Training With Diabetes: Nutrition A wholesome diet of carbohydrates, fats and proteins is essential for anyone trying to lose weight, build muscle or simply live a healthier life.

For a diabetic diet is crucial to managing diabetes and day-to-day health.

I’ve been diabetic for over five years and throughout that time I have come to recognise, through much trial and error, that diet is central to my physical health.

Working out and training in the gym has been a huge part of my life for many years. Since being diagnosed with diabetes I have learned which foods help to control my condition without compromising my training. Eating more of certain foods, less of other and even the timing of meals can play a huge part. I’ve broken down the most useful information about the nutritional side of training while living with Diabetes and listed out my favourite tips to stick by;

Check Your Blood Sugar Levels

This is by far the most important tip I can offer to a diabetic who’s looking to take their training seriously, actually this applies to all diabetics.

Your blood glucose (BG) reading should range  between 4-8mmol (it may be slightly higher post-meal). If your BG is out of range it can be very difficult to train or build muscle.

For example, if your BG is higher than average then your body is unable to turn food to energy and ‘eats’ at your muscle/fat to provide much needed energy. If your BG is lower than average, you can become dizzy, weak, nauseous and extremely hungry – your body is basically crying out for glucose. Not ideal if you want to train.

Eating before Bedtime

Continuing with blood glucose management, something that has always annoyed me about my training while having diabetes is waking up with high blood sugars. You can have a great workout, eat the perfect meal afterwards and go to bed satisfied, only to wake up with high sugars. It’s almost like taking a step back with your training because while you’ve been asleep your body has been breaking down that muscle as a result of the high bloods.

What I’ve learned to do to prevent this from happening is to have my last meal about two hours before bed. This will give your blood sugar time to settle and therefore you can correct any abnormal blood readings with a simple insulin injection.

Educate Yourself About Food

You would never put petrol into a diesel engine? We should treat our bodies the same way.

You eat healthily, you feel healthy – in your body and mind. There are multiple health benefits from so many different types of foods. Filling your body with the right fuel can make such a difference to your day.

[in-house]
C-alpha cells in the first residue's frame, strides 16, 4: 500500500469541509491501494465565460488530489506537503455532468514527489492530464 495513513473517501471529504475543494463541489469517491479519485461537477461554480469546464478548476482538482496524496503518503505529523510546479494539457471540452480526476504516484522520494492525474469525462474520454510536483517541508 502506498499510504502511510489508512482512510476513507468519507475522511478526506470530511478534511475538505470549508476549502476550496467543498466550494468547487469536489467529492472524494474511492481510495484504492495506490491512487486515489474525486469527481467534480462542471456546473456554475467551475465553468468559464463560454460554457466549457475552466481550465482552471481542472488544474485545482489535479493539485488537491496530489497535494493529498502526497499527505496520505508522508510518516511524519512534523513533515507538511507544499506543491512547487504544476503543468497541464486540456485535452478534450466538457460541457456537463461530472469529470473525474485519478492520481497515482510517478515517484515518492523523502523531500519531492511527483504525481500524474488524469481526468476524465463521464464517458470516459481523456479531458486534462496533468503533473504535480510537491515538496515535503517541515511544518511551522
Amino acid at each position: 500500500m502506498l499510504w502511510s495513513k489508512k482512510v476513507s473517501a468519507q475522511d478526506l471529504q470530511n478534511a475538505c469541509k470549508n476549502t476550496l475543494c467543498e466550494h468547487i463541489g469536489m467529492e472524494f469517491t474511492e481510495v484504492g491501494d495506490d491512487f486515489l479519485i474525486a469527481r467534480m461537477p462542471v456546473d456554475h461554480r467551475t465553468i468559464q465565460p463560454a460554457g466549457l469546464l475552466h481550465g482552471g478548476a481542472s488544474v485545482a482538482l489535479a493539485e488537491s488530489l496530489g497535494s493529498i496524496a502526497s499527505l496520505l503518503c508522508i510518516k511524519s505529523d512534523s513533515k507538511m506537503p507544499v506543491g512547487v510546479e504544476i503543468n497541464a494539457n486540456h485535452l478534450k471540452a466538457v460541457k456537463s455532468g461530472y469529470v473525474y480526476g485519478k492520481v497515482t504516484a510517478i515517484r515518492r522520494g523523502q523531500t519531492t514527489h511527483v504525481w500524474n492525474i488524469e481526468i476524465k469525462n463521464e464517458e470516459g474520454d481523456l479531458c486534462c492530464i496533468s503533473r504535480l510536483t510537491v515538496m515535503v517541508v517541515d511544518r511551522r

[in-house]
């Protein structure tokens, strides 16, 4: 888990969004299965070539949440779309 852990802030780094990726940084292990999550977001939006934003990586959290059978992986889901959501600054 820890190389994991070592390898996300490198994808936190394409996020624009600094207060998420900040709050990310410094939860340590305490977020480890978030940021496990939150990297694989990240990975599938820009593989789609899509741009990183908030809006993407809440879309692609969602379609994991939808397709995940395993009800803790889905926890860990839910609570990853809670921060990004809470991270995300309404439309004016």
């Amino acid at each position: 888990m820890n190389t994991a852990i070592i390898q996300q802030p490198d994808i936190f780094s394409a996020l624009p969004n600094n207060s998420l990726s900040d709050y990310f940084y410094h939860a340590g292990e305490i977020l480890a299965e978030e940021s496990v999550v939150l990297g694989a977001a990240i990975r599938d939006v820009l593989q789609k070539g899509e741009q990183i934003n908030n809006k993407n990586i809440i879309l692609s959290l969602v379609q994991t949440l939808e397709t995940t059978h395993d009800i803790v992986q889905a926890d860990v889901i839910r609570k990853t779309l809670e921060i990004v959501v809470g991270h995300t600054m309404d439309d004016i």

With diabetes, having food knowledge is an indispensable asset to have. Knowing what foods will spike blood sugar levels, lower blood sugar levels or even help regulate consistent readings will make life a lot easier. It’s vital to know what you’re eating.

Eat Frequently

I am constantly hungry, my two roommates cannot comprehend where the food even goes! No matter what I eat there’s always room for more.

Maybe you’re the same? What I find works is eating every 2-3 hours. If you’re diabetic I’m sure you’ve realised that if you go long periods of time without eating your blood sugars will drop. Eating frequently throughout the day will help to keep them at a steady reading and will also be fuelling your body with the carbohydrates, fats and proteins it needs to build muscle.

Eat Your Protein!

High protein diets are definitely a great way to get lean and stay lean. Protein is what makes up and rebuilds your muscles. Without sufficient protein intake your body is incapable of maintaining/gaining muscle.

You should aim to get about 1gof protein per pound of body weight. Play around with those figures to suit your own body.

Drink Plenty of Water:

The importance of drinking water is completely underestimated. With our bodies made up of 60-70% water, surely it should be an essential part of our diets? Drinking water can increase your metabolism and reduce appetite, in turn aiding weight loss. You may be running to the bathroom a little more but there are many health benefits linked to increased water consumption such as boosting your immune system, flushing out toxins, increasing your energy and improving skin complexion.

Low Carbohydrate Diet:

This is one of the most valuable tips I could offer someone living with diabetes. Carbohydrates are part of the reason weinsulin. It’s what spikes our blood sugars, the less carbohydrate we eat, the less insulin we require. This is not only a positive as we don’t need to jab a needle into us as frequently but also because insulin is a fat synthesising hormone and almost ‘promotes’ the production of fat in our bodies.

Eating a reduced carbohydrate diet will make it simpler for you to keep your blood sugar levels consistent and reduce the chances of experiencing a high/low blood sugar.

When I changed my mind set about nutrition, my training, diabetes management and day-to-day life were drastically improved;

Eating is a pleasure for people but it’s also how we fuel our bodies. Viewing your food as medication will change the way you eat and change how you manage your own diabetes. Educate yourself about nutrition and learn how your body reacts and responds differently to various foods.

Our food is our medication, just like insulin, and it can be manipulated in a certain way that we require less injections and experience fewer blood sugar highs and lows.

See your food as fuel and treat it as another form of medication!